This article by Bruce Parker originally published June 2, 2016, on Watchdog.org.
Data from the Vermont Department of Health show that more than one-third of refugees resettled in Vermont test positive for tuberculosis.
Since 2013, about 900 refugees admitted to the Green Mountain State have been tested for tuberculosis, a potentially fatal infectious disease affecting the lungs. Of that number, 318 refugees, or 35.4 percent, tested positive.
Watchdog.org obtained the health data on Wednesday following reporting by Stateline that the disease may be making a comeback in the United States.
Refugees brought to the United States undergo TB tests as part of comprehensive health screenings. State health departments track the data to monitor cases and protect against public health crises.
According to IGRA (Interferon-Gamma Release Assays) blood test results from 2013 to the present, the highest percentage of incoming refugees to Vermont infected with TB occurred in 2013. That year, 108 refugees out of 248 tested, or 43.6 percent, showed positive for TB.
Test results showed slight improvement in subsequent years, with 34 percent of incoming refugees having TB in 2014 and 32 percent showing positive in 2015. Children under age 5 are excluded from the results, as they undergo tuberculin skin tests, or TSTs.
While active TB is fatal in half of cases that go untreated, Ben Truman, health policy and web program coordinator at the Vermont Department of Health, said only a handful of TB cases each year in Vermont are “active.”
“The Vermont five-year average of active TB cases for 2011 to 2015 is 5.4 cases, with a range of two to eight cases per year,” Truman said.
Using Truman’s active TB averages, Vermont reported 27 active TB disease cases between 2011 and 2015. Truman would not say how many resettled refugees in Vermont have active TB disease, or if refugees are included in the Health Department’s five-year average of active TB cases.
The U.S. Centers for Disease Control and Prevention reports that tuberculosis is common worldwide, with one out of every three people carrying the bacterium Mycobacterium tuberculosis. In 2014, about 9.6 million people had active TB and 1.5 million people died from the disease. TB disease is rare in the United States, however, with just 9,421 active TB cases reported in 2014.
Unlike active TB disease, latent TB infection is not contagious, and people who have it experience no symptoms. Latent TB infection can advance to active TB disease, however, where symptoms typically include weight loss, fever, and chronic cough and phlegm, often including blood. About 10 percent of untreated latent infections advance to active TB disease, according to the CDC.
Last week Breitbart reported that most of Arizona’s 222 active TB cases among resettled refugees over the past two decades were caused by latent TB infections that advanced to active TB disease. A fact sheet from Arizona’s Department of Health states that the cases were “caused by latent tuberculosis infections that became active after years or even decades of lying dormant.” The department urges people with latent TB infection to “complete an entire course of medication” to prevent possible activation.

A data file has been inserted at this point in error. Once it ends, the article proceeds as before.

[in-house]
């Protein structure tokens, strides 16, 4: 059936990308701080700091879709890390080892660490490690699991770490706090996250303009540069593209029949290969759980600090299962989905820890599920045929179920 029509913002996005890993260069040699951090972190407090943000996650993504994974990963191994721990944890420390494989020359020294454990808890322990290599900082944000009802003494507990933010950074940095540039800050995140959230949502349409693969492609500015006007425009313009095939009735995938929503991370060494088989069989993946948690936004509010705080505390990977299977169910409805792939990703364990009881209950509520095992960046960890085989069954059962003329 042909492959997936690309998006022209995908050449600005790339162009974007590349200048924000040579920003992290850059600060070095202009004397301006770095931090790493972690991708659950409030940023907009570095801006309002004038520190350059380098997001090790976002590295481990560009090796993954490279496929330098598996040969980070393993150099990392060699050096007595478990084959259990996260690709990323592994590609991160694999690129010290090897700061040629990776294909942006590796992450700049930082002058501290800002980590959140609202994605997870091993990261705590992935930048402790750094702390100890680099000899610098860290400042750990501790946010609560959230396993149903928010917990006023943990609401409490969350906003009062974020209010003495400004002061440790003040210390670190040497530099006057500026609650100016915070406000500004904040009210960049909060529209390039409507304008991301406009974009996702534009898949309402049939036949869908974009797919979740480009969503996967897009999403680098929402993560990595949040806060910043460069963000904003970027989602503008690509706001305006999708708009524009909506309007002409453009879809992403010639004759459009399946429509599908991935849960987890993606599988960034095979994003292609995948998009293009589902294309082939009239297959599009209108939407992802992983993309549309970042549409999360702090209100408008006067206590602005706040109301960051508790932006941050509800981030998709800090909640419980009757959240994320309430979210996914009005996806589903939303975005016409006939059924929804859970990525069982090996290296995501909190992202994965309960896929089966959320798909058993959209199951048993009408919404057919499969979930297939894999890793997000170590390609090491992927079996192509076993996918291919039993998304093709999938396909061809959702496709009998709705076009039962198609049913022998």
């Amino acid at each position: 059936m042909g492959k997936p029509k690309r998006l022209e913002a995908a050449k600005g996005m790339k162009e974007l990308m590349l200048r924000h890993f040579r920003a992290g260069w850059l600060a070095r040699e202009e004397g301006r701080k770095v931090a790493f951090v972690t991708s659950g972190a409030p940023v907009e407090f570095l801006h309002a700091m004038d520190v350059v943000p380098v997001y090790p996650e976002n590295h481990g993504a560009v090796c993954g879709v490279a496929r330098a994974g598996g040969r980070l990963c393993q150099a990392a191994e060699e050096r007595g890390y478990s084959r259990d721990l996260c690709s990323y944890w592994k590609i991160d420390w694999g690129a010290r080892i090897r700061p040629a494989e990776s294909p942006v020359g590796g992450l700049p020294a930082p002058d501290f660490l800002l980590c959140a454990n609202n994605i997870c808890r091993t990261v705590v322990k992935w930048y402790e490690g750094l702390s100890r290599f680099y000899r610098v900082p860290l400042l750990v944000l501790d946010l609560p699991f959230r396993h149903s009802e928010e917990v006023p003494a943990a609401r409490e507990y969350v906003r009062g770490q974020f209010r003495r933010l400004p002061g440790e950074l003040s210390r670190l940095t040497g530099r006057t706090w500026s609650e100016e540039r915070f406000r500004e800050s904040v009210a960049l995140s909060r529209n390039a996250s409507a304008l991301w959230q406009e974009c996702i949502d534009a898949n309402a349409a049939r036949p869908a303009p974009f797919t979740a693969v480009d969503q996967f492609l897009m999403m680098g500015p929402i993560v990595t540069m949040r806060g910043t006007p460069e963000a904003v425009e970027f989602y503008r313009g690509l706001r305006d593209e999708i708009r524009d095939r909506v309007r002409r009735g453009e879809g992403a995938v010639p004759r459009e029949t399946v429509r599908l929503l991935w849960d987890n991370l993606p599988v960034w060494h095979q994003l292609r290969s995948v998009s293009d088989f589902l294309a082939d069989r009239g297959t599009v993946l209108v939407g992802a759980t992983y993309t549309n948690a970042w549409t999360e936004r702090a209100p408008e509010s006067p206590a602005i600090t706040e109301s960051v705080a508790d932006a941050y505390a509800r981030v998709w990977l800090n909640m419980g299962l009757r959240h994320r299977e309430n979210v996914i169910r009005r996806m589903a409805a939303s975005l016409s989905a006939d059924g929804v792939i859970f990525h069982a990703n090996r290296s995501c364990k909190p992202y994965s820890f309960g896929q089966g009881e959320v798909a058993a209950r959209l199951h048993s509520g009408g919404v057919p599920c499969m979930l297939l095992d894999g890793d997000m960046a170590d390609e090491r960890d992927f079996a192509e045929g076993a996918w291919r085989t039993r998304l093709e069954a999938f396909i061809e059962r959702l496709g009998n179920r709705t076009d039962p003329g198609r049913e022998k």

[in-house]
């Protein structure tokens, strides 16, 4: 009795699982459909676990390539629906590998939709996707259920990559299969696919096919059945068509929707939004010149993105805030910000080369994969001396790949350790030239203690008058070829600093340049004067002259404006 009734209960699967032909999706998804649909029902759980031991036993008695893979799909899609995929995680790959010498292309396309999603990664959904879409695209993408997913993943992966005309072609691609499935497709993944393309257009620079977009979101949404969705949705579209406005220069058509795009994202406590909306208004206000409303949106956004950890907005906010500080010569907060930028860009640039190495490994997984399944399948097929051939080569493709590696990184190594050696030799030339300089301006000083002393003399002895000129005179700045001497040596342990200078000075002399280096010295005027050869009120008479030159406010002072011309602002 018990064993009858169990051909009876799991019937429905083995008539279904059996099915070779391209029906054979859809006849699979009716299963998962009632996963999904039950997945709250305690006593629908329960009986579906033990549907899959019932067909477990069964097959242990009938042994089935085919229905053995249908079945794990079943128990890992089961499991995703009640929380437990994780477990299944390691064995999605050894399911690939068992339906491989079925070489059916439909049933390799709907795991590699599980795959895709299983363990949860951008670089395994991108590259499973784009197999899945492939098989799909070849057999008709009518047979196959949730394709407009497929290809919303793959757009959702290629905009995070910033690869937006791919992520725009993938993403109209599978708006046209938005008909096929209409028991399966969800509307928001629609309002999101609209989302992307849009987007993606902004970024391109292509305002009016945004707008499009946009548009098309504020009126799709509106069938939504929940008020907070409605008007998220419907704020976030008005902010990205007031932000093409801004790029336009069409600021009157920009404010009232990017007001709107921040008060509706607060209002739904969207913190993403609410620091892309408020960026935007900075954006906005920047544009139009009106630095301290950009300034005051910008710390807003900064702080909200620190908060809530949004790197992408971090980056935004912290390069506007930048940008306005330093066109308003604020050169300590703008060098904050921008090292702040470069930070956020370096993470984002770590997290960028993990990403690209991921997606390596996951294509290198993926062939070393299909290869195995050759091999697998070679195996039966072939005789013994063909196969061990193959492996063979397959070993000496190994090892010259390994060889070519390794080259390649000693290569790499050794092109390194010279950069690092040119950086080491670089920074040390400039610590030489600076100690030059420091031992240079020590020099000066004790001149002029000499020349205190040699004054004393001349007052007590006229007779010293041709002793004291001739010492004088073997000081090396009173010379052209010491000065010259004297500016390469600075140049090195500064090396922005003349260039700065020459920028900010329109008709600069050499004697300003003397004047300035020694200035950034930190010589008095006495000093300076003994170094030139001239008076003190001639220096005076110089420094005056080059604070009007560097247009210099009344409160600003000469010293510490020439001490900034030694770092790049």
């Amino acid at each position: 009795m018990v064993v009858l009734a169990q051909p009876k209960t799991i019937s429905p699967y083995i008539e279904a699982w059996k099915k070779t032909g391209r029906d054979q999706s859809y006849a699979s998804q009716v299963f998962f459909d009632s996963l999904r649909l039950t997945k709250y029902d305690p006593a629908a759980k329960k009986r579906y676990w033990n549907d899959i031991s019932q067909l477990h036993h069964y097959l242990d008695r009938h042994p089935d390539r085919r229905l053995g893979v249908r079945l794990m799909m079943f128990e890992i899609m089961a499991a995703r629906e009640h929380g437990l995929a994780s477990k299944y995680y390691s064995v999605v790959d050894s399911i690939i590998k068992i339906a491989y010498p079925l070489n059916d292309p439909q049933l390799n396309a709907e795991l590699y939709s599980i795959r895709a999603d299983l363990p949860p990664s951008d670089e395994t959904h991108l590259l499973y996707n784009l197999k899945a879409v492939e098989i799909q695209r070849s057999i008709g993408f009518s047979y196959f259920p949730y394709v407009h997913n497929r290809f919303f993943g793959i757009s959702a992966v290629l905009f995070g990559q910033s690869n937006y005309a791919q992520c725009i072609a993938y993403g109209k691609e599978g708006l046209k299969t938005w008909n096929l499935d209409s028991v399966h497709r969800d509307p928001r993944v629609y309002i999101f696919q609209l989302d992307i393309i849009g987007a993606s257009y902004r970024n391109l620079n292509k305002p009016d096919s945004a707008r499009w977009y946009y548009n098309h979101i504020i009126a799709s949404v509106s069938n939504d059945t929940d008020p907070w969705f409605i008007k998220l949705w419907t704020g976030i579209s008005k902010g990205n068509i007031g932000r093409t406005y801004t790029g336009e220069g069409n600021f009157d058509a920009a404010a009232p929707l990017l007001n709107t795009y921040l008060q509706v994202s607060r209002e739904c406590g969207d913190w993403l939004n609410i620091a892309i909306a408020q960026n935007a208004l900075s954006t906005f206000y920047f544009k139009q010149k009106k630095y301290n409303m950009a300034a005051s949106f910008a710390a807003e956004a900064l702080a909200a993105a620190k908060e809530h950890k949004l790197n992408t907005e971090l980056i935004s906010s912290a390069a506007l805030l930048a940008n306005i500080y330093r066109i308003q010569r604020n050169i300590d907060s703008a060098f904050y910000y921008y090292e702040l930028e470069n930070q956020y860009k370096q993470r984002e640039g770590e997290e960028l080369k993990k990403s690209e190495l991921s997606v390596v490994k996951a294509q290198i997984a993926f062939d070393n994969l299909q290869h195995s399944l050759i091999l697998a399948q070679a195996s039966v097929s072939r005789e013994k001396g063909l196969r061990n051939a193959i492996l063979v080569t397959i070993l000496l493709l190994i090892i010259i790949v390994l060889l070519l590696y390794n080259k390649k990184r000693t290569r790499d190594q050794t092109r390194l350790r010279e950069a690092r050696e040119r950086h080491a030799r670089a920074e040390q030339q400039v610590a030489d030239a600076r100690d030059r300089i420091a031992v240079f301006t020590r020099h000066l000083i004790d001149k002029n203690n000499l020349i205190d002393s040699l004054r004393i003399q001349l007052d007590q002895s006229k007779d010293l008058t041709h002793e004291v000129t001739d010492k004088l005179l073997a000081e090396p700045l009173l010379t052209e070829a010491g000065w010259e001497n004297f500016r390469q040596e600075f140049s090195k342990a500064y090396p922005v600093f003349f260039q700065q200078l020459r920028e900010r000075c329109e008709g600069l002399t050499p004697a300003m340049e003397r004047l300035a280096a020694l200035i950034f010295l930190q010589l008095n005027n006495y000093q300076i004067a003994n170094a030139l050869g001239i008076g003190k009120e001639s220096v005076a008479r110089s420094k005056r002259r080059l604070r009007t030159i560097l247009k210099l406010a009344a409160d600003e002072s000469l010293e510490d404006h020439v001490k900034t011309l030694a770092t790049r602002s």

Truman said advancement from latent TB to active TB is not typical in Vermont cases.
“Many people who have latent TB infection never develop TB disease. In these people, the TB bacteria remain inactive for a lifetime without causing disease,” he said. “The TB incidence in Vermont is low at 1.11 cases per 100,000 (2015), which is less than the national average of 3.0 cases per 100,000.”
Refugee resettlement is facing fresh scrutiny after President Obama pledged to admit 100,000 refugees to the United States, up from the prior cap of 70,000. As distinguished from immigrants, refugees are people who have fled their countries due to war or persecution.
State Refugee Coordinator Denise Lamoureux said Vermont plans to admit 350 refugees this year. One hundred refugees may be placed in Rutland, where Mayor Chris Louras is facing a backlash from residents for hiding the city’s resettlement plans from the public.
Refugees may be entitled to multiple years of taxpayer-funded medical, cash and social assistance. Assistance benefits range from Medicaid and Temporary Assistance for Needy Families to job preparation and placement. Funding for Vermont’s refugee resettlement program comes from federal grants distributed to the Vermont Agency of Human Services and the the U.S. Committee for Refugees and Immigrants.
Lamoureux said the current year funding is in line with the 2013-2014 funding grants, except that cash and medical assistance expenses dropped by about $350,000, due to lower refugee medical assistance costs following the Affordable Care Act and Medicaid expansion. She added that social services allocations are down to $195,737 for fiscal year 2016.
While Truman didn’t say how the Health Department was handling active TB cases among Vermont’s refugees, a single active TB case for a teacher at Charlotte Central School in 2015 led the department to test about 500 students and coworkers. Test results found that 19 children and two adults had become infected with latent TB.